Pacific Islands

Collaboration in the Pacific Islands

Work to manage invasive species is hardly ever done alone by a park. Here are some helpful organizations that work with Pacific Island parks to combat invasive threats.

Pacific Island Invasive Plant Management Team

The Pacific Islands Invasive Plant Management Team (IPMT) focuses on managing threats to biodiverse Hawaiian ecosystems found nowhere else in the world, collaboratively serving six national parks and several cooperative land management organizations. The IPMT concept has served the Pacific Island cluster effectively for over 17 years, spearheaded by two larger parks: Hawaii Volcanoes (HAVO) and Haleakalā, Kalaupapa-Kaloko Honokōhau, larger parks, and significant cooperators.

  • The Pacific Island Pu’uhonua employs three strategies to achieve results:
    1. Control invasive species early in the infestation, inside and outside parks, to lessen adverse impacts;
    2. Control priority and existing invasive plants in special ecological areas; and
    3. Serve as a technical support entity to parks and cooperators in the Pacific Basin to protect and restore native ecosystems, foster cooperation amongst shareholders, and ensure public safety.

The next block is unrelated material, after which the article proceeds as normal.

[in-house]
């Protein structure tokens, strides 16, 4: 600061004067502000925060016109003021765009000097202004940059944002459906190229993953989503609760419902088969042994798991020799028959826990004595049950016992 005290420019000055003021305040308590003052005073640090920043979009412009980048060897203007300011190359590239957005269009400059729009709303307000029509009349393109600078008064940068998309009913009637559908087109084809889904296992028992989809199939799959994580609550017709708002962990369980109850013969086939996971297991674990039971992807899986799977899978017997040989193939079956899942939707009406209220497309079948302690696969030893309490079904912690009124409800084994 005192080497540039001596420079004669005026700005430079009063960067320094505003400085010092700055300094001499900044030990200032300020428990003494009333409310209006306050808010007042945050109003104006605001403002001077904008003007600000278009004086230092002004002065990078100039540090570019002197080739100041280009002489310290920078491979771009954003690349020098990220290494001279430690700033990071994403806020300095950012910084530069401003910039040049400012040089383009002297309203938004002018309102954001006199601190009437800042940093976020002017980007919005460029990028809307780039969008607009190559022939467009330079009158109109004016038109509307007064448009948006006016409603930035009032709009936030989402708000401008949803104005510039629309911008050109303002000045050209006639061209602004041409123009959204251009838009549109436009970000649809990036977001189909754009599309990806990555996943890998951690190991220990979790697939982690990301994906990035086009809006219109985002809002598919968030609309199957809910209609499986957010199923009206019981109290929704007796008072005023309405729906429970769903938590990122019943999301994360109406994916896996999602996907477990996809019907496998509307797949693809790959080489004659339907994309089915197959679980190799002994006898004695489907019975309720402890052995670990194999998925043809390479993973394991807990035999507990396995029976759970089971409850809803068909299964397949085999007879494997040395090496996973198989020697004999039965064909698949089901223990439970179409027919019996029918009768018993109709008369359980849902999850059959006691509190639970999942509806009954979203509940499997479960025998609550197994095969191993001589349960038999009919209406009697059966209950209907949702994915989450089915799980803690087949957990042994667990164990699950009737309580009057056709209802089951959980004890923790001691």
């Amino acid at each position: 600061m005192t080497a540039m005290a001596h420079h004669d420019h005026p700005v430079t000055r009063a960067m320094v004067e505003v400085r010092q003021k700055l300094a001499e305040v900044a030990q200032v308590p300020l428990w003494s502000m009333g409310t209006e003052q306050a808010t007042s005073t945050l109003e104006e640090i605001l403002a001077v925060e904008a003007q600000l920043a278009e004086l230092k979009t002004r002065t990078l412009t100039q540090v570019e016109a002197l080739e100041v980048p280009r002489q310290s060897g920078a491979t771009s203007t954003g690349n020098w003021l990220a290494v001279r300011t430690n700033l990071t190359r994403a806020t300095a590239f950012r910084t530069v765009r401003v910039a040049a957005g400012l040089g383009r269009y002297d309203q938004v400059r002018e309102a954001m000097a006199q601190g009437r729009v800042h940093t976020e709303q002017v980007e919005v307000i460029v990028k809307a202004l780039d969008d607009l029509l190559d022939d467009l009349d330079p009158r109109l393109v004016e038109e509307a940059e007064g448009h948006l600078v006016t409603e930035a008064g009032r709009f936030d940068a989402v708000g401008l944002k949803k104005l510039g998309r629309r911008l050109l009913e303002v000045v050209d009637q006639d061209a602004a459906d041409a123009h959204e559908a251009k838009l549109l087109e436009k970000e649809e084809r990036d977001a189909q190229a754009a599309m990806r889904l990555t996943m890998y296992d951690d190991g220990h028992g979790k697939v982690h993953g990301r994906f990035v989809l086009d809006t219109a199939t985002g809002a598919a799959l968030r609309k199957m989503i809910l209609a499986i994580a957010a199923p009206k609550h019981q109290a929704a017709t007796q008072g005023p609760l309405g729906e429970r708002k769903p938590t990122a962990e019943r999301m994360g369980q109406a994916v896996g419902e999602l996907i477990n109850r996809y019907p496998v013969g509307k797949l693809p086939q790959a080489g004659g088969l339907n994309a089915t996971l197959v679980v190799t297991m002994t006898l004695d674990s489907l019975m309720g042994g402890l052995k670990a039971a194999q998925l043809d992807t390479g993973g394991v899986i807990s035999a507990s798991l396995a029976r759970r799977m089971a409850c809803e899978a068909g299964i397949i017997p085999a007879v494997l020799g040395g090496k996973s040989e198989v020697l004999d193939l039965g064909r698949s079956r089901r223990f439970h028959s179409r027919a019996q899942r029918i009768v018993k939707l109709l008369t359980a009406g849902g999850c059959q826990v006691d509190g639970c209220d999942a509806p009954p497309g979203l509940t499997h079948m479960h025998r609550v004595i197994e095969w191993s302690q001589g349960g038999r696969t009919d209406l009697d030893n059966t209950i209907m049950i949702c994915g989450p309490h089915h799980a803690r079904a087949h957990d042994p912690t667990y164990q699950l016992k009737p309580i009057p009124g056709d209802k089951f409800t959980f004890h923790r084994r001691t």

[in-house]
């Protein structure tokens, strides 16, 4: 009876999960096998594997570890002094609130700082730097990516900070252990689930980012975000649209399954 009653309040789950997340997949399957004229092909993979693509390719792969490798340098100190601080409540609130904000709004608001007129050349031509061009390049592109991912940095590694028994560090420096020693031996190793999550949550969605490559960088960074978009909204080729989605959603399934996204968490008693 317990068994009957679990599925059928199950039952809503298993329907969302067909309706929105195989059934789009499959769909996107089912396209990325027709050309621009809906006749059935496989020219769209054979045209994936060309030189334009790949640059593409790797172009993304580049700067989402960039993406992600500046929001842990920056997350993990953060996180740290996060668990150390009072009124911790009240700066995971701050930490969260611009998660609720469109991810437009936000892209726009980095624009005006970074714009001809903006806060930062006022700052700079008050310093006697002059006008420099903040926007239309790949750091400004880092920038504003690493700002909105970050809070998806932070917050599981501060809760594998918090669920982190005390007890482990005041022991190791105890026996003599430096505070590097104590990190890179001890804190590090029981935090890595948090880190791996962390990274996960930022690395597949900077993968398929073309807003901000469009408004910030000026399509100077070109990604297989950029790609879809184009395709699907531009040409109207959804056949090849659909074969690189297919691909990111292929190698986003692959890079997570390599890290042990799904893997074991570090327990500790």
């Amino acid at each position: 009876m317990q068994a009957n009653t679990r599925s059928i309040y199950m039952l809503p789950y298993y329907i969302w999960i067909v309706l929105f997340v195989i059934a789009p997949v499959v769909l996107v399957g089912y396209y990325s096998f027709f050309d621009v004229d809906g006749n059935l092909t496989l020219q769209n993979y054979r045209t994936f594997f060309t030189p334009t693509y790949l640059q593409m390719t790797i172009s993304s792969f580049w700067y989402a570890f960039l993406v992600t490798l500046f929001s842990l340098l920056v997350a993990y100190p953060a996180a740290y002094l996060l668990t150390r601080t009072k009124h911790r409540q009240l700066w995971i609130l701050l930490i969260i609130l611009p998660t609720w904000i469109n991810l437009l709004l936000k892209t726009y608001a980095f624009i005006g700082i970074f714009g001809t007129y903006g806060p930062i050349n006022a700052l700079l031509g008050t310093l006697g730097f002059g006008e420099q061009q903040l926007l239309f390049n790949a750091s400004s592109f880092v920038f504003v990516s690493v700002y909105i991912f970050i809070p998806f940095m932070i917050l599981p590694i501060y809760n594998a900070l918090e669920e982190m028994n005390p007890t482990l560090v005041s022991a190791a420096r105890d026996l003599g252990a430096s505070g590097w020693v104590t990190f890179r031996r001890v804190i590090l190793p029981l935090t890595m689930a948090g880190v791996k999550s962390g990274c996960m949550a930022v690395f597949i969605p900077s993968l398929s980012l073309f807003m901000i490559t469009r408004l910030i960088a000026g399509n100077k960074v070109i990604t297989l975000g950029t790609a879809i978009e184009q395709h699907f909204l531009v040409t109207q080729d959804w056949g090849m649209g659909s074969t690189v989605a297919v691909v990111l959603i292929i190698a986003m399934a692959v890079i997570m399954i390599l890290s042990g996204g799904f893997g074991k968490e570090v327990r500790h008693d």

Targeted Plant Species Watchlist for Pacific Islands

Case Study of Invasive Species Projects in the Pacific Islands: Developing Capacity for Management, Science, and Stewardship through Collaboration, Youth, and Volunteers at Hawai'i Volcanoes National Park

The Pacific Islands IPMT functions in an oversight and coordination role for volunteer projects and community development at Hawai'i Volcanoes National Park (HAVO). The HAVO based IPMT was essential for recruiting, training, and organizing volunteer work forces and encouraging visitor education and participation in resources stewardship on public lands. The interdivisional Stewardship at the Summit program, among others, spent over 272 worker days in the field through the efforts of 318 volunteers. Volunteers removed nearly 5,000 invasive shrubs, including kāhili ginger, which is among the world’s most invasive plants and is a top target in Hawaii.

Other notable community events included work with the Boy Scouts of America Troop 70, Road Scholars, and gardnerianum staff joined other Ho’opono programs to host an aquatic monitoring workshop and knowledge exchange with Colombian National Park Service staff, building capacity in countries with a focus on invasive species and forest health projects.

Contacts for Further Information

Jeremy Gooding
Pacific Islands IPMT Liaison
e-mail us

Last updated: September 13, 2019